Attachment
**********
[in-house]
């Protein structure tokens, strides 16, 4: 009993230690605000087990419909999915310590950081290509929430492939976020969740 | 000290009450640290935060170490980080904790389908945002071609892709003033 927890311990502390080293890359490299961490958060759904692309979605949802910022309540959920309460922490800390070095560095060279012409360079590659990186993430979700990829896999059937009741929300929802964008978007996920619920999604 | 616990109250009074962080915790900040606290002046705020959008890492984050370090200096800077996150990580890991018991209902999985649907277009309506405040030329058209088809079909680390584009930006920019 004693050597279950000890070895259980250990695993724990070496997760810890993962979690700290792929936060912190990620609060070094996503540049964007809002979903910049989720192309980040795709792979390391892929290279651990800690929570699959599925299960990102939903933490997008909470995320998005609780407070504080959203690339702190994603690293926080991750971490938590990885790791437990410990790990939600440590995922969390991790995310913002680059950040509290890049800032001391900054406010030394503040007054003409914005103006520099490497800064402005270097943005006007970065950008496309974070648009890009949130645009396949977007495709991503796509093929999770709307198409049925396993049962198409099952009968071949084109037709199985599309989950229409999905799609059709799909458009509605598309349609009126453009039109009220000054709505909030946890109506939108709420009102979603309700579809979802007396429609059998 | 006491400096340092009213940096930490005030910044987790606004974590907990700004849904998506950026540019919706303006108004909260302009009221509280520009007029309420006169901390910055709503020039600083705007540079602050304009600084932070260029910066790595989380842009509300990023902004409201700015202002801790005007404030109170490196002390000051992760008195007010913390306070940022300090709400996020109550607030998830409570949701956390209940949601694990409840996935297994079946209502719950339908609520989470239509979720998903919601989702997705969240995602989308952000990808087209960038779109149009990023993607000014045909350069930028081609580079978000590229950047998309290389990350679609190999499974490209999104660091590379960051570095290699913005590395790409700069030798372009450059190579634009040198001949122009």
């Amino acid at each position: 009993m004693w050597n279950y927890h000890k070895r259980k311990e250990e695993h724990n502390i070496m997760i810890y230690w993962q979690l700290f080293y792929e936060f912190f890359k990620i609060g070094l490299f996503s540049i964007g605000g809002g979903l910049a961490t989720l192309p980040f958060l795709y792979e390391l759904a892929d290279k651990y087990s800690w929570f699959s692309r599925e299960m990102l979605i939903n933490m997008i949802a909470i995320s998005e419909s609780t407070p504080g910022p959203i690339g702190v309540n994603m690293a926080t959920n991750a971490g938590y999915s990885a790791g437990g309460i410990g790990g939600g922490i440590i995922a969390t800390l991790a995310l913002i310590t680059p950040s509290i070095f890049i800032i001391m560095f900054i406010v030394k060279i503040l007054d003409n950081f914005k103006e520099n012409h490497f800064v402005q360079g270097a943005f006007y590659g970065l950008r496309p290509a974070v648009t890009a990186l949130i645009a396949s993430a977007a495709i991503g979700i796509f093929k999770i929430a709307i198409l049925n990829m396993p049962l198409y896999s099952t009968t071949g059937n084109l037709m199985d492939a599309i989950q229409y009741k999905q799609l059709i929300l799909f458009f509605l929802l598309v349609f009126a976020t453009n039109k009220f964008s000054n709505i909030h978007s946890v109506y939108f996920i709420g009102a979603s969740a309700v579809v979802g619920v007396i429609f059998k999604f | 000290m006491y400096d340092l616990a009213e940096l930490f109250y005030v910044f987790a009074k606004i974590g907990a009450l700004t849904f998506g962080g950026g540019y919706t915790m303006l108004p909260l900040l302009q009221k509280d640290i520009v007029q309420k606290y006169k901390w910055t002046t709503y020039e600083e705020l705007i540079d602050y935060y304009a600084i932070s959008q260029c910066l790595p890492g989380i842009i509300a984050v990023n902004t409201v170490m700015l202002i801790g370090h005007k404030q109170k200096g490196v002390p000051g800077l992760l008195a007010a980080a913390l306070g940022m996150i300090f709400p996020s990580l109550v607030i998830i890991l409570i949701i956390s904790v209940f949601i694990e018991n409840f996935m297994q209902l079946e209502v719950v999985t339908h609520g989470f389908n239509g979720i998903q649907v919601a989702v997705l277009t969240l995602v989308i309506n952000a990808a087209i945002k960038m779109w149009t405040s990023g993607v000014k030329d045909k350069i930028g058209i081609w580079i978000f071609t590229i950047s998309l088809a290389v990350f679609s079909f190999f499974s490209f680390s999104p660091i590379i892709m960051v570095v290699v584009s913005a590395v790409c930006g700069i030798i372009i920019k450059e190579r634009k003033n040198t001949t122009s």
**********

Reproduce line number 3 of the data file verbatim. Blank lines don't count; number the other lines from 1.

């Amino acid at each position: 009993m004693w050597n279950y927890h000890k070895r259980k311990e250990e695993h724990n502390i070496m997760i810890y230690w993962q979690l700290f080293y792929e936060f912190f890359k990620i609060g070094l490299f996503s540049i964007g605000g809002g979903l910049a961490t989720l192309p980040f958060l795709y792979e390391l759904a892929d290279k651990y087990s800690w929570f699959s692309r599925e299960m990102l979605i939903n933490m997008i949802a909470i995320s998005e419909s609780t407070p504080g910022p959203i690339g702190v309540n994603m690293a926080t959920n991750a971490g938590y999915s990885a790791g437990g309460i410990g790990g939600g922490i440590i995922a969390t800390l991790a995310l913002i310590t680059p950040s509290i070095f890049i800032i001391m560095f900054i406010v030394k060279i503040l007054d003409n950081f914005k103006e520099n012409h490497f800064v402005q360079g270097a943005f006007y590659g970065l950008r496309p290509a974070v648009t890009a990186l949130i645009a396949s993430a977007a495709i991503g979700i796509f093929k999770i929430a709307i198409l049925n990829m396993p049962l198409y896999s099952t009968t071949g059937n084109l037709m199985d492939a599309i989950q229409y009741k999905q799609l059709i929300l799909f458009f509605l929802l598309v349609f009126a976020t453009n039109k009220f964008s000054n709505i909030h978007s946890v109506y939108f996920i709420g009102a979603s969740a309700v579809v979802g619920v007396i429609f059998k999604f | 000290m006491y400096d340092l616990a009213e940096l930490f109250y005030v910044f987790a009074k606004i974590g907990a009450l700004t849904f998506g962080g950026g540019y919706t915790m303006l108004p909260l900040l302009q009221k509280d640290i520009v007029q309420k606290y006169k901390w910055t002046t709503y020039e600083e705020l705007i540079d602050y935060y304009a600084i932070s959008q260029c910066l790595p890492g989380i842009i509300a984050v990023n902004t409201v170490m700015l202002i801790g370090h005007k404030q109170k200096g490196v002390p000051g800077l992760l008195a007010a980080a913390l306070g940022m996150i300090f709400p996020s990580l109550v607030i998830i890991l409570i949701i956390s904790v209940f949601i694990e018991n409840f996935m297994q209902l079946e209502v719950v999985t339908h609520g989470f389908n239509g979720i998903q649907v919601a989702v997705l277009t969240l995602v989308i309506n952000a990808a087209i945002k960038m779109w149009t405040s990023g993607v000014k030329d045909k350069i930028g058209i081609w580079i978000f071609t590229i950047s998309l088809a290389v990350f679609s079909f190999f499974s490209f680390s999104p660091i590379i892709m960051v570095v290699v584009s913005a590395v790409c930006g700069i030798i372009i920019k450059e190579r634009k003033n040198t001949t122009s």